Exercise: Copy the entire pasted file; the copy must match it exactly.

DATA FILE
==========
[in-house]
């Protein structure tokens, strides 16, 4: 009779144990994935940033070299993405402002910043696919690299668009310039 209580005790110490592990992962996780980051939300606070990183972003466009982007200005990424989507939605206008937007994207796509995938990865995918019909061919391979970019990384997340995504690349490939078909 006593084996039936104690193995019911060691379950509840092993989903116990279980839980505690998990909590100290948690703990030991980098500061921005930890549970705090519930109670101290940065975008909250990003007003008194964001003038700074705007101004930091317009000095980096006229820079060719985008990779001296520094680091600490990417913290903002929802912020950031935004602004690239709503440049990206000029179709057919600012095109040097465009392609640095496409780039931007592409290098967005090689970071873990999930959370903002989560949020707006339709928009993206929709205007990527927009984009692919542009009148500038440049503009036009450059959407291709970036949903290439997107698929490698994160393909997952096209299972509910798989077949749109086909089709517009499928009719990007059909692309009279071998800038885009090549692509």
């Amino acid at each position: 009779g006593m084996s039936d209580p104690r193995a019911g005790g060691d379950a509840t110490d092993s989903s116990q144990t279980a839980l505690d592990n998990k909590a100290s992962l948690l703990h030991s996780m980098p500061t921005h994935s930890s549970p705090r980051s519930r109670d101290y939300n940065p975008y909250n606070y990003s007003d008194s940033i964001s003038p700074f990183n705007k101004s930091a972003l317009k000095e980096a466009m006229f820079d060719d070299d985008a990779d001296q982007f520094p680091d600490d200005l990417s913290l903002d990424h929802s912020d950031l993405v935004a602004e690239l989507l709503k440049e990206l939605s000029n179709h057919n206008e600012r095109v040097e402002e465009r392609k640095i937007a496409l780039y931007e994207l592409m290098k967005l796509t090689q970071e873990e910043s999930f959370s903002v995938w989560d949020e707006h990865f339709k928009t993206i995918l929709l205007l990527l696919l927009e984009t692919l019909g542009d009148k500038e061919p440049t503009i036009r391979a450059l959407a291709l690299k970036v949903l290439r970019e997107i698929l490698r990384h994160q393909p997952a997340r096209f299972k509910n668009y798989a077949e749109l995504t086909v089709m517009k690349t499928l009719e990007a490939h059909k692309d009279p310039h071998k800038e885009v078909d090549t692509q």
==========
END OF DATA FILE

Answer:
[in-house]
């Protein structure tokens, strides 16, 4: 009779144990994935940033070299993405402002910043696919690299668009310039 209580005790110490592990992962996780980051939300606070990183972003466009982007200005990424989507939605206008937007994207796509995938990865995918019909061919391979970019990384997340995504690349490939078909 006593084996039936104690193995019911060691379950509840092993989903116990279980839980505690998990909590100290948690703990030991980098500061921005930890549970705090519930109670101290940065975008909250990003007003008194964001003038700074705007101004930091317009000095980096006229820079060719985008990779001296520094680091600490990417913290903002929802912020950031935004602004690239709503440049990206000029179709057919600012095109040097465009392609640095496409780039931007592409290098967005090689970071873990999930959370903002989560949020707006339709928009993206929709205007990527927009984009692919542009009148500038440049503009036009450059959407291709970036949903290439997107698929490698994160393909997952096209299972509910798989077949749109086909089709517009499928009719990007059909692309009279071998800038885009090549692509």
């Amino acid at each position: 009779g006593m084996s039936d209580p104690r193995a019911g005790g060691d379950a509840t110490d092993s989903s116990q144990t279980a839980l505690d592990n998990k909590a100290s992962l948690l703990h030991s996780m980098p500061t921005h994935s930890s549970p705090r980051s519930r109670d101290y939300n940065p975008y909250n606070y990003s007003d008194s940033i964001s003038p700074f990183n705007k101004s930091a972003l317009k000095e980096a466009m006229f820079d060719d070299d985008a990779d001296q982007f520094p680091d600490d200005l990417s913290l903002d990424h929802s912020d950031l993405v935004a602004e690239l989507l709503k440049e990206l939605s000029n179709h057919n206008e600012r095109v040097e402002e465009r392609k640095i937007a496409l780039y931007e994207l592409m290098k967005l796509t090689q970071e873990e910043s999930f959370s903002v995938w989560d949020e707006h990865f339709k928009t993206i995918l929709l205007l990527l696919l927009e984009t692919l019909g542009d009148k500038e061919p440049t503009i036009r391979a450059l959407a291709l690299k970036v949903l290439r970019e997107i698929l490698r990384h994160q393909p997952a997340r096209f299972k509910n668009y798989a077949e749109l995504t086909v089709m517009k690349t499928l009719e990007a490939h059909k692309d009279p310039h071998k800038e885009v078909d090549t692509q």